Bryce Hedstrom on the Interview Process

I am still working on the Rejoinder pieces. 
I dug this up the other day.  These are the interview questions that we asked applicants for a Spanish teaching job at my school a couple of years ago.  I wrote most of the questions and the committee took turns asking them.  The committee consisted of two foreign language teachers and one social studies teacher.  we reported our findings and gave our recommendation to the principal, who had his own interview and made the final decision.  The answers are those of the candidate that got the job–my student teacher that year. 
A blog entry like this may be timely with interviews coming up at this time of the year.  The interview is not perfect, but at least it will give teachers some ideas and may spark some good discussion and the generation of ideas.


1. What role does grammar correction play in your classroom?

I think that most student take a foreign language class because they want to learn how to speak.  Learning another language can be a daunting task and that desire to learn can be squelched if grammar is constantly corrected.  Instead, I like to focus on communicative language teaching techniques. 
2. What is your opinion about grammatical accuracy vs. fluency?

Using correct grammar is important, but even native speakers of a language do not always use proper grammar when they speak.  Fluency is extremely important:  in context, meaningful language. 
3. On what research or model do you base your teaching methods?
Much of it is based on the research of Dr. Stephen Krashen of USC, which indicates that people learn language mainly by Comprehensible Input.  This kind of input happens in the classroom by communicative teaching (speaking) and by emphasizing reading. 
4. Describe a typical day in your classroom
Variety is important, and every day is different, so it is difficult to describe a typical day, but there are some commonalities in every class period.  I greet students in the hall on their way to class.  There is always a “Repasito” (a bell-ringer activity) on the board, so the students have a task to complete right at the beginning of class while I am attending to other duties like taking role.  Reading is a part of almost every class—even in Spanish I.  But in every lesson I incorporate the four language skills of speaking, listening, reading and writing, which are the core of the Colorado Model Content Standards for Foreign Language. 
5. How did you learn Spanish?
In high school, and at UNC.  I also lived and studied in Mexico and in Costa Rica.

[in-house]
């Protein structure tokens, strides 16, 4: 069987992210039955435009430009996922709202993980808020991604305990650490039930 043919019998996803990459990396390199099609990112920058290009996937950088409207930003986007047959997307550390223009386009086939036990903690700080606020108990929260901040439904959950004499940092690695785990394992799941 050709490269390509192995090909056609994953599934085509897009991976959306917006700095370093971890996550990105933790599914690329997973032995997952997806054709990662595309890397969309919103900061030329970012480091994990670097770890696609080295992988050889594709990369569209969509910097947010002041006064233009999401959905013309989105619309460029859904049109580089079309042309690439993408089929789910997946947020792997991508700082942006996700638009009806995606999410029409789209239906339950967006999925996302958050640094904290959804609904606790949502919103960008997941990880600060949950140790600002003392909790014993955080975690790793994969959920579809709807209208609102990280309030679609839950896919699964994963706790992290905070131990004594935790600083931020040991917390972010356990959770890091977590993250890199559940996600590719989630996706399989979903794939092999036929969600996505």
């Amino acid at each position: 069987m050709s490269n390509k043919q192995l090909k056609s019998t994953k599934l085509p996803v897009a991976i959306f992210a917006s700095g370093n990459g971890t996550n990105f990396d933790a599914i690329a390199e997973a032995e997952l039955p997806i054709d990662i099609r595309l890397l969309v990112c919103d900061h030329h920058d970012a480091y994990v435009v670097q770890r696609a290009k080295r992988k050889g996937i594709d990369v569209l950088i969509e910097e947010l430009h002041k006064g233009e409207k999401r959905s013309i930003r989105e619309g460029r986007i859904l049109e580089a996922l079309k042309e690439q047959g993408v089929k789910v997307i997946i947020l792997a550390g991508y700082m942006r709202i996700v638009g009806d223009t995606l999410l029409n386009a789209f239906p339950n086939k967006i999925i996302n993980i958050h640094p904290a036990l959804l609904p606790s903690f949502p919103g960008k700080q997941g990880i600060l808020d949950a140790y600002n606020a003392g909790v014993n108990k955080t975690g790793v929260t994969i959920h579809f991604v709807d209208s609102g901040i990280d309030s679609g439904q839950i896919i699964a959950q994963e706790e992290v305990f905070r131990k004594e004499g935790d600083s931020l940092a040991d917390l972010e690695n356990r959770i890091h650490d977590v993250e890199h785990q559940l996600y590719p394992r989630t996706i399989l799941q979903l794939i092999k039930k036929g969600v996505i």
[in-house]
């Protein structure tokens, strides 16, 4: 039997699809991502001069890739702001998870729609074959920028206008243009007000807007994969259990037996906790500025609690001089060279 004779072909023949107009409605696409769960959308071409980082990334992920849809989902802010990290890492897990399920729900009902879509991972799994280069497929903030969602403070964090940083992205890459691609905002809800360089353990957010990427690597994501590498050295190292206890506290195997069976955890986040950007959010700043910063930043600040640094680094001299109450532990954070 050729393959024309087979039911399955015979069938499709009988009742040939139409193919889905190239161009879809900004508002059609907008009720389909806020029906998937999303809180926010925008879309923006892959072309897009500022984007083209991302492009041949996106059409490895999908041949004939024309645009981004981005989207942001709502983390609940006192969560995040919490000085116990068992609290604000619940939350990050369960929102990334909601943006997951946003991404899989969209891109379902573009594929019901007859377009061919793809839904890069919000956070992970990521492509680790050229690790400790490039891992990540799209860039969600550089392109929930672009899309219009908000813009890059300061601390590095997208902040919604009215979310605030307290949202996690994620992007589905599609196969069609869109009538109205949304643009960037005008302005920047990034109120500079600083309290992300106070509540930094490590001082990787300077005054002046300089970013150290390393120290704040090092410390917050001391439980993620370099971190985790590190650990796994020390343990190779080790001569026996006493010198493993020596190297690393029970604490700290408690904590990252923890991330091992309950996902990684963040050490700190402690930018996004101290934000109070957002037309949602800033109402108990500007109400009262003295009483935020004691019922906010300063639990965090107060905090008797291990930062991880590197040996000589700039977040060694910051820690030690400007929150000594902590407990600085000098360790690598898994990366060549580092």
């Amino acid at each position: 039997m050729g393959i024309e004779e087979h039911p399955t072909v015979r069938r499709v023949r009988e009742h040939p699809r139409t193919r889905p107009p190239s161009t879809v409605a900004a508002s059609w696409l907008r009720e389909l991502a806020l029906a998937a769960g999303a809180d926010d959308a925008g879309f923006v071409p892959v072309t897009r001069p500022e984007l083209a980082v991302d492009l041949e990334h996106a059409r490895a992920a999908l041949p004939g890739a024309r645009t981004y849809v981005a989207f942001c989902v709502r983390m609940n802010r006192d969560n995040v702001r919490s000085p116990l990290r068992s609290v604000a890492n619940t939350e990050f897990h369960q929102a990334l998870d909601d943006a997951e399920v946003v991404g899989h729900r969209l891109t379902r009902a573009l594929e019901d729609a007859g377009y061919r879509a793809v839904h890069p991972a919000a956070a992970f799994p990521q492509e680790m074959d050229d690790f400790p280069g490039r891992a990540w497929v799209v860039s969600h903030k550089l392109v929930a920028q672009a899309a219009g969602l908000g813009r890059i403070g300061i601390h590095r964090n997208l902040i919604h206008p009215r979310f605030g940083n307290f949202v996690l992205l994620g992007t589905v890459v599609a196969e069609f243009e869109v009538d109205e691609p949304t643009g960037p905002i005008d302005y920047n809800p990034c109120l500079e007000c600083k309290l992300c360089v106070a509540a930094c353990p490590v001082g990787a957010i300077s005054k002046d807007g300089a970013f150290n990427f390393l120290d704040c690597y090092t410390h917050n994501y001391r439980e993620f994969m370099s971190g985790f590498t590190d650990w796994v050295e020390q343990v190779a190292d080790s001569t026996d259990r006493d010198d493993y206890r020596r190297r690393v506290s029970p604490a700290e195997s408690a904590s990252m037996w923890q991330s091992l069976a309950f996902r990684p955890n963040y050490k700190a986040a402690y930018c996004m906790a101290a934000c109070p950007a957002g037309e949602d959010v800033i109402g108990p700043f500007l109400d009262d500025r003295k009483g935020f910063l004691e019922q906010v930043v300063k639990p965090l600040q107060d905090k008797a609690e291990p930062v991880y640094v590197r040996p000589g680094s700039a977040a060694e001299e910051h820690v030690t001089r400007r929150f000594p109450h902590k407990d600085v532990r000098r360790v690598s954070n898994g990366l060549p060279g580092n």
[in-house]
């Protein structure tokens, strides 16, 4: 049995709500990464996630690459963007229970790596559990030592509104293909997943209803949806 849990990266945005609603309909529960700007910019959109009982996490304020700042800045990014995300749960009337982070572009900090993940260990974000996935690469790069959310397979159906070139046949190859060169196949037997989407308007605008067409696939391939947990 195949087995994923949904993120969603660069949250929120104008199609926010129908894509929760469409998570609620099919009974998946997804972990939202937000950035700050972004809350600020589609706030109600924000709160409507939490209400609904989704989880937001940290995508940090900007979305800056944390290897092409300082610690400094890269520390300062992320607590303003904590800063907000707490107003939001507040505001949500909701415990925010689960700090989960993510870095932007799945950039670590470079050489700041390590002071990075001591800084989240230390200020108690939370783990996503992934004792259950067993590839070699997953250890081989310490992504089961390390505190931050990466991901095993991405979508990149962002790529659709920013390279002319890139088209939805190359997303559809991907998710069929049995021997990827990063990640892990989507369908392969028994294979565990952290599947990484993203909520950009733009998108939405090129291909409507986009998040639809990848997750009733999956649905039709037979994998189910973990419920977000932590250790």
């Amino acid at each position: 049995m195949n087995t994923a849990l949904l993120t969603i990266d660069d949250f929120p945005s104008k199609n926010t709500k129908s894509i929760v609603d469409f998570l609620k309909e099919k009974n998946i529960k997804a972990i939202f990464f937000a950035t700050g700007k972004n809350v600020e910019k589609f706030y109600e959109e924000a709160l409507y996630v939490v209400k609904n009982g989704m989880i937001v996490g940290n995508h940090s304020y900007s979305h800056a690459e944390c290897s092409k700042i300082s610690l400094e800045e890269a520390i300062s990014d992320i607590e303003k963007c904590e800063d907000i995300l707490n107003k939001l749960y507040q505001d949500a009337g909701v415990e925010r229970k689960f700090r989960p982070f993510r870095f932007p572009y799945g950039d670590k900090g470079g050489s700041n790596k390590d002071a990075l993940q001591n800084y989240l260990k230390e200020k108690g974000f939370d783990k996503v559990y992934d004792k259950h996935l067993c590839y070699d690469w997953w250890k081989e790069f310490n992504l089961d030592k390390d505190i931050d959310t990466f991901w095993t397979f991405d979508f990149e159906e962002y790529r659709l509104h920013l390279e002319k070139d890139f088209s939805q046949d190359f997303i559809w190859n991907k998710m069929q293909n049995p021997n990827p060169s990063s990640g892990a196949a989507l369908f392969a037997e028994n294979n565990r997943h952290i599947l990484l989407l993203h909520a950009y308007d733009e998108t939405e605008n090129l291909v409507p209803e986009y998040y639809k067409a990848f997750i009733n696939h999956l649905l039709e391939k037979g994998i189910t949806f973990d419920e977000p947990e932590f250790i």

6. How do you maintain and increase your own language proficiency?
By speaking Spanish daily and by reading, also by corresponding with my “family” and friends in Costa Rica, by watching movies and television in Spanish. 
7. Should students with learning disabilities be included in world language classes?
Yes, definitely.  In fact, students with learning disabilities can excel the most.  I have seen these students have a lot of success in Spanish classes.  They bring a lot to the class, they are excited. 
8. How do you do that?
I look at the students’ IEP’s and accommodate where needed.  I differentiate my instruction.  I give them preferential seating, like in the front of the class, if they need it.  I also give them more time. 
9. How do you accommodate the various learning styles of students within a class?
I use different techniques to give comprehensible input to students with visual, auditory and kinesthetic learning styles such as gestures, acting, role playing and drawing, as well as reading and writing. 
10. Describe your preferred system of classroom management.
I am pro-active in my classroom management style and I try to head off problems before they begin.  By being involved with students and showing them that I care, I find that there are fewer problems to begin with.  I use ideas from the book Tools for Teaching by Fred Jones. 
11. What inspired you become a teacher?
I love the language.  I have connections with the language working at our family business.  My family also took many vacations to Mexico as I was growing up.  I took Spanish in high school and I loved the language but the Spanish program was weak. After three years of taking Spanish in high school, even though I got good grades, I couldn’t really speak the language.  I wanted to try to see if I could find a better way to teach kids Spanish than what I experienced. 
12. What do you like about Roosevelt?
The staff, the students, the positive environment.
13. What are some of your biggest strengths and weaknesses?My attitude is one of my biggest strengths.  Attitude affects everything.
One of my weaknesses is that I am a perfectionist.  I tend to spend too much time on things.
14. Was there one person that steered you into teaching?
It was a compilation of people in my life.
15. Where do you see yourself in five years?
Working at a quality school, teaching Spanish in a program that is developing students that can speak Spanish at a high level.



2 thoughts on “Bryce Hedstrom on the Interview Process”

  1. Bryce,
    I went in search of some CI centered interview questions today and found this from you. Thank you. Exactly what I needed. I printed the version with questions and model answers for each of my administrators and sent them copies, and then a version of just the questions (one page) to have in hand during an interview. I made slight changes to it to generalize for all languages but kept your name on the document.

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